Saudi Arabia’s National Commercial Bank (NCB) and Samba Financial Group have signed a binding merger agreement to create a combined entity with SAR 837 billion ($223 billion) in assets.
The merger of Saudi Arabia’s biggest lender National Commercial Bank (NCB) and Samba Financial Group has been hailed as an important step in the Kingdom’s financial sector.
The deal will make NCB the Arab world’s third-biggest banking entity and the first in the Middle East in terms of net income. It will become a leading bank in the Middle East region with SAR 171 billion ($46 billion) in market capitalization.
Following the merger the new bank will control a quarter of all banking in the Kingdom making it a true national champion in the Saudi banking industry.
It will become the Kingdom’s largest bank, serving approximately 25 percent of the retail and wholesale banking market. The merged bank will leverage NCB and Samba’s leading retail banking franchises, serving 26 percent of the market in retail loans and 29 percent of the market in retail liabilities.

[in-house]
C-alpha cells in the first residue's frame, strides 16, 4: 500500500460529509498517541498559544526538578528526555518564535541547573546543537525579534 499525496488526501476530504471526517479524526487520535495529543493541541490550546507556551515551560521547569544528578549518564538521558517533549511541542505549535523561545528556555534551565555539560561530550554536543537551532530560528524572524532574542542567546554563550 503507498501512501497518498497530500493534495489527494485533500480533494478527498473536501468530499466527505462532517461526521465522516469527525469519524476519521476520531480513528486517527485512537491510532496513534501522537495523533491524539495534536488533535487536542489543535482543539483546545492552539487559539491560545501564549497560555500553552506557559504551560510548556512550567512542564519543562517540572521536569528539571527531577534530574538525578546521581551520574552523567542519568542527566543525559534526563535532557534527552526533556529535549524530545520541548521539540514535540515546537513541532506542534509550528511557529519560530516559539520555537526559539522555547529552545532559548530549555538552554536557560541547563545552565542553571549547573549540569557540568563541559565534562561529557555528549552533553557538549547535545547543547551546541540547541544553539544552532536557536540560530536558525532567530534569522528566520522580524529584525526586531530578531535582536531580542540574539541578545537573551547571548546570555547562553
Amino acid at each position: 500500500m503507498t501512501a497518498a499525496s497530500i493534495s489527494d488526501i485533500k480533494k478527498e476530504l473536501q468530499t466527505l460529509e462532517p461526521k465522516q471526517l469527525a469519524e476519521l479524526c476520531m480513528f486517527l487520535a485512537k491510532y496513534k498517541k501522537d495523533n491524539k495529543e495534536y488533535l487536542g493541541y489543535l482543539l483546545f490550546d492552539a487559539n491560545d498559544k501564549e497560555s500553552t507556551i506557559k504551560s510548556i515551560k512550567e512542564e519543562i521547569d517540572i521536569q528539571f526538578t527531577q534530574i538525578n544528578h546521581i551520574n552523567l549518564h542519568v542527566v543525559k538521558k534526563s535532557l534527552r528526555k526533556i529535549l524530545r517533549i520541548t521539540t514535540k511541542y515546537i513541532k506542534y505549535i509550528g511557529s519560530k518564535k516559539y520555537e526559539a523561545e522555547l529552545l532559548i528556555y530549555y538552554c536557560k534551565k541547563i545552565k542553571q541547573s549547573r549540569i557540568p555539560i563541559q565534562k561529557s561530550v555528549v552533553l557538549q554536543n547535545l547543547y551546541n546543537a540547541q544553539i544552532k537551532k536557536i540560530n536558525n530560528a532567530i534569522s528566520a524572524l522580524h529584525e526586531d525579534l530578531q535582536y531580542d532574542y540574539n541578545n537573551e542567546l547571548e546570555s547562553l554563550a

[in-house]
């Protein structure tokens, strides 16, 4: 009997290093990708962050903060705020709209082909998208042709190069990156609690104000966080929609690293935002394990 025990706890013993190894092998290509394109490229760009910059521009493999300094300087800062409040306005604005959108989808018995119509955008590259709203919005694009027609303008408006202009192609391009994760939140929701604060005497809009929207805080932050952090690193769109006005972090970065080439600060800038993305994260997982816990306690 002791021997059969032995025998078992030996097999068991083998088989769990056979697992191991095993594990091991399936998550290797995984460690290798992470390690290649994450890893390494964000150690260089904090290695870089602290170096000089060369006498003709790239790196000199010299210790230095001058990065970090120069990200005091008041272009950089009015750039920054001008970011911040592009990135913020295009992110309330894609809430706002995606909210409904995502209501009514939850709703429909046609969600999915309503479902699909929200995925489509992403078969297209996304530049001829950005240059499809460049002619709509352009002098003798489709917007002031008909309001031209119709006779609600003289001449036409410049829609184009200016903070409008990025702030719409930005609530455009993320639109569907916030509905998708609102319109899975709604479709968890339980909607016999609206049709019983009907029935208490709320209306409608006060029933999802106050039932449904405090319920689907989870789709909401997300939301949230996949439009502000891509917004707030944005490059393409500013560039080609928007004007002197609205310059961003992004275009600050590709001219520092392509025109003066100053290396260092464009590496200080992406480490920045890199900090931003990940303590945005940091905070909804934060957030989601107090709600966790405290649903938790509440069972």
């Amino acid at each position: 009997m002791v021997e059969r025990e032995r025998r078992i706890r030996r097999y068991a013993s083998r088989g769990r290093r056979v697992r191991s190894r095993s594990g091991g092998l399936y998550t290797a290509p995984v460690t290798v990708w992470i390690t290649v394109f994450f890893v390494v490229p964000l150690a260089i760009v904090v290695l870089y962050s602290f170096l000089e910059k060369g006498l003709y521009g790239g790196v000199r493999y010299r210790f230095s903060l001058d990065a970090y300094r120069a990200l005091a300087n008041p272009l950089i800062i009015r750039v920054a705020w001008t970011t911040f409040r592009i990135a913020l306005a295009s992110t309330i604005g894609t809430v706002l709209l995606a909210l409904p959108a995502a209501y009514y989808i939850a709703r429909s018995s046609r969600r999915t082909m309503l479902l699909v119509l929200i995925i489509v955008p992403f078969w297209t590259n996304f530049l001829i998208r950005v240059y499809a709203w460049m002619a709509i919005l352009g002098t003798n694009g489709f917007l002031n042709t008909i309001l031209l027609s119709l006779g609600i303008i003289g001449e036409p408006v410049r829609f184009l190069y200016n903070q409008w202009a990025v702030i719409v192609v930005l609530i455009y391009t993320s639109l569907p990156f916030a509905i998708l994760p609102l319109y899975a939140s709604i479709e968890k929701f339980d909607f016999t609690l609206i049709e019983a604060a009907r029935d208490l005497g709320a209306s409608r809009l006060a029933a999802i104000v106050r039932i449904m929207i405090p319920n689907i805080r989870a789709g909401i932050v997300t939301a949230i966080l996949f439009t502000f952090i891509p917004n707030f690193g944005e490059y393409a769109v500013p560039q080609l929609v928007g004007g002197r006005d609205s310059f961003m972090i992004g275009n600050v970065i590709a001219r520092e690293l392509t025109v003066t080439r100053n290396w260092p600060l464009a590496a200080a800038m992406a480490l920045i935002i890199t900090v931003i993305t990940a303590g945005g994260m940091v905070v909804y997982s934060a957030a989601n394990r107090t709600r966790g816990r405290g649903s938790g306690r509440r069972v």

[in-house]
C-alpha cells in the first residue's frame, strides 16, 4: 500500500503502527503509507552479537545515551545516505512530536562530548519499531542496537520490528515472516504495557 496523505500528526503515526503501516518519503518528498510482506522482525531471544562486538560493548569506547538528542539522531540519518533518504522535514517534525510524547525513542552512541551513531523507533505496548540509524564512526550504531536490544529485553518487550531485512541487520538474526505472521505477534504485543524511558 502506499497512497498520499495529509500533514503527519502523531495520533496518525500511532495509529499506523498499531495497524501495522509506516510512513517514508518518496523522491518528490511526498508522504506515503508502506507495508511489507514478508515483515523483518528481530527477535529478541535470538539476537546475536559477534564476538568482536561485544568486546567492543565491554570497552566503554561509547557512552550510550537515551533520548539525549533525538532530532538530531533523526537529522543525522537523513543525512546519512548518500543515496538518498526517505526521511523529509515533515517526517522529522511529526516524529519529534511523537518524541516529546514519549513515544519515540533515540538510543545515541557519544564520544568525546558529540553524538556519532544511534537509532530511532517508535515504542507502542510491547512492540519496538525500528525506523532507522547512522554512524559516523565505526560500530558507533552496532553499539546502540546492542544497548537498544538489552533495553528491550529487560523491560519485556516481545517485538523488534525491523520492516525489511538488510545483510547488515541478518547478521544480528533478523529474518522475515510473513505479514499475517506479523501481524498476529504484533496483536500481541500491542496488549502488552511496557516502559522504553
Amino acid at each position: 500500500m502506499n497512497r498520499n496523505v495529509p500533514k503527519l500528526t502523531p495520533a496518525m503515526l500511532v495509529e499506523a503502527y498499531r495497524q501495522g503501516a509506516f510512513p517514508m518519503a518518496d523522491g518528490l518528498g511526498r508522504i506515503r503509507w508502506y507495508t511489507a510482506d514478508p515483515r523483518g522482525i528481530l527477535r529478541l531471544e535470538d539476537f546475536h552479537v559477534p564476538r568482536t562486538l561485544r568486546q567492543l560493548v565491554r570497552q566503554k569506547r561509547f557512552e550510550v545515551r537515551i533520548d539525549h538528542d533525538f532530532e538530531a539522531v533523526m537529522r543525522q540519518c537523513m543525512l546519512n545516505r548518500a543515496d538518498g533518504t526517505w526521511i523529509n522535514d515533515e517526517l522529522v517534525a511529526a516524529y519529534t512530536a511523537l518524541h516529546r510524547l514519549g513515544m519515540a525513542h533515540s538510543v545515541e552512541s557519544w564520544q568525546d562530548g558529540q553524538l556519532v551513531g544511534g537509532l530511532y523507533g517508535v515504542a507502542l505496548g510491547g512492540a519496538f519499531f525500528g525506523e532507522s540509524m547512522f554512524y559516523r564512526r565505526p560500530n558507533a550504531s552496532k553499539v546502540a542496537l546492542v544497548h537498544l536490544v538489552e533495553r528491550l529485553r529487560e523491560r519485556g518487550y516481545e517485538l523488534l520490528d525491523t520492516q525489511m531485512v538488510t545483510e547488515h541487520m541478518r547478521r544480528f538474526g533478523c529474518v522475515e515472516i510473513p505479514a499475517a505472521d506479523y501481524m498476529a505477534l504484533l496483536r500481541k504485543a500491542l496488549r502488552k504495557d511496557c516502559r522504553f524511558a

Upon completion of the merger, Samba’s shares will be transferred in favor of NCB as the latter will issue several new shares, according to which the shareholders of the Samba will receive 0.739 new NCB shares for every one share of Samba, NCB said in a bourse filing on Sunday.
Once the transaction is completed, only NCB will survive, while Samba will cease to exist. Its shares will be canceled and new shares in NCB will be issued to its shareholders.
“The merged bank will become the largest bank in the Kingdom and a leading bank in the Middle East region with 171 billion riyals in market capitalization,” NCB said.
The merger will lead to the formation of a strong regional lender with assets of SAR 837 billion, and the new entity will become the largest bank in the Kingdom, with a market value of SAR 171 billion, while the value of its loans will reach SR468 billion.
The merged entity would be the third-largest lender in the Arab world with more than SAR 837 billion ($223 billion) in assets, representing market share of 32 percent, as of the end of June 2020.
Both NCB and Samba have government entities as significant shareholders. Upon completion of the merger, NCB’s existing shareholders will own 67.4 percent of the combined entity and Samba’s shareholders will own 32.6 percent of the merged bank.
“This merger process marks the start of a new era for Saudi banking,” said Samba’s current Chairman Alkhudairy.